Commodities

EU in talks with China on magnesium shortages

Credit: REUTERS/ALY SONG

The European Commission is holding talks with China to ease severe shortages of magnesium, it said on Friday, after industry groups warned of potential plant shutdowns that could hit millions of jobs.

By Eric Onstad

LONDON, Oct 22 (Reuters) - The European Commission is holding talks with China to ease severe shortages of magnesium, it said on Friday, after industry groups warned of potential plant shutdowns that could hit millions of jobs.

"The Commission is aware of the current shortage of magnesium which is affecting global supply chains and is monitoring the situation closely," a Commission spokesperson told Reuters by email.

"We are raising this issue with our Chinese counterparts in order to address immediate shortages and are assessing long-term solutions to tackle this strategic dependency."

China supplies about 95% of the bloc's demand for magnesium, a key ingredient in aluminium and steel, but shipments have dried up since September, a statement from industry groups said.

"This issue, if not resolved, threatens thousands of businesses across Europe, their entire supply chains and the millions of jobs that rely on them," said the joint statement by a dozen industry groups, including metal producers, auto suppliers and the packaging sector.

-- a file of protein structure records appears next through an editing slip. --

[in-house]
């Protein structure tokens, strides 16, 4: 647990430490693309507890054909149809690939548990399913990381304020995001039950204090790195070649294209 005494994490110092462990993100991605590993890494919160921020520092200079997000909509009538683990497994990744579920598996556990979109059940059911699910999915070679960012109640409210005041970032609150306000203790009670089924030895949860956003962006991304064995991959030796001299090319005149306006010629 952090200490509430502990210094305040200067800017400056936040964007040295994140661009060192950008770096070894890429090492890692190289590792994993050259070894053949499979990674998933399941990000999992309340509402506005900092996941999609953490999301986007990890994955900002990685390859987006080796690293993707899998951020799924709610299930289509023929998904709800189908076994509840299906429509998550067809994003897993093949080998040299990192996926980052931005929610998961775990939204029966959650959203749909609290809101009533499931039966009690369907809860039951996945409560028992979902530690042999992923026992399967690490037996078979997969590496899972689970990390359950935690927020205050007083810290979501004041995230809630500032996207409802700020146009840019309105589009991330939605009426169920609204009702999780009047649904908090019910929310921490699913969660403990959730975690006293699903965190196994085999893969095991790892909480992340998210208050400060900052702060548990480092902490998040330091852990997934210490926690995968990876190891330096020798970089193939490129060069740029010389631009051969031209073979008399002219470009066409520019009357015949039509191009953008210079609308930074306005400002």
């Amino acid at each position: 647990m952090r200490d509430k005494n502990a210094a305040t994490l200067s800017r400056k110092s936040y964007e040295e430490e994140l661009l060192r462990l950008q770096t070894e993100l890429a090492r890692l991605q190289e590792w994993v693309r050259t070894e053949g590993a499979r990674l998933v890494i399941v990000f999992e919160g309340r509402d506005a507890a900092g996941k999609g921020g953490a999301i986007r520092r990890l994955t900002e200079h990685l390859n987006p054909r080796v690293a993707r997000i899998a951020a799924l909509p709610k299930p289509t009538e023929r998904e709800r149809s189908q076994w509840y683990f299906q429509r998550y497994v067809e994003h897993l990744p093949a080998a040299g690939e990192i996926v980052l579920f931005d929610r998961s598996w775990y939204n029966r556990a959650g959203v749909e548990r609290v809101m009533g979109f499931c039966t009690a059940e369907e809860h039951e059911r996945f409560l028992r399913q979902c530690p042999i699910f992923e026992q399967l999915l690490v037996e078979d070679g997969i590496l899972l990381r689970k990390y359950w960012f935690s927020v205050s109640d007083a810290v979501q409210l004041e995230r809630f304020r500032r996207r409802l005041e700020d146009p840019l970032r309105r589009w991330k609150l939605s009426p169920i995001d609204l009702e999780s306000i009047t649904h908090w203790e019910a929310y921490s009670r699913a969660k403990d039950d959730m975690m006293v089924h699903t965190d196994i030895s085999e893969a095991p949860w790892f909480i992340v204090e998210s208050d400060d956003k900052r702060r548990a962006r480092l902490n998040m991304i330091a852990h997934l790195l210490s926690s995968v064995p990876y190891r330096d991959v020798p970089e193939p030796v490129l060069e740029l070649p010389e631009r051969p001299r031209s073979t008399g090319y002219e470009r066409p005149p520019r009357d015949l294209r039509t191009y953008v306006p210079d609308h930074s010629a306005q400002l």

Europe is expected to run out of magnesium stocks by the end of November, they added.

The Chinese government's efforts to curb power consumption have hit output of a range of metals, including magnesium, also widely used in the aerospace industry.

Prices of magnesium in China MGN-CHINA have soared, more than doubling over the past year to $4,700 per tonne, the highest since 2008.

In Europe, remaining stocks are going for $10,000-$14,000 a tonne, the industry groups said.

"The magnesium supply shortage should be discussed in the same international fora as the semiconductors shortage," Eurometaux, the European Association of Metals, told Reuters in a separate email.

In the longer term, Europe should examine whether it can restart domestic magnesium production after the sector closed in the early 2000s due to low Chinese prices, Eurometaux added.

(Reporting by Eric Onstad; Editing by Kirsten Donovan and Louise Heavens)

((eric.onstad@thomsonreuters.com; +44 20 7542 7093; Twitter https://twitter.com/reutersEricO; Reuters Messaging: eric.onstad.thomsonreuters.com@reuters.net))

The views and opinions expressed herein are the views and opinions of the author and do not necessarily reflect those of Nasdaq, Inc.

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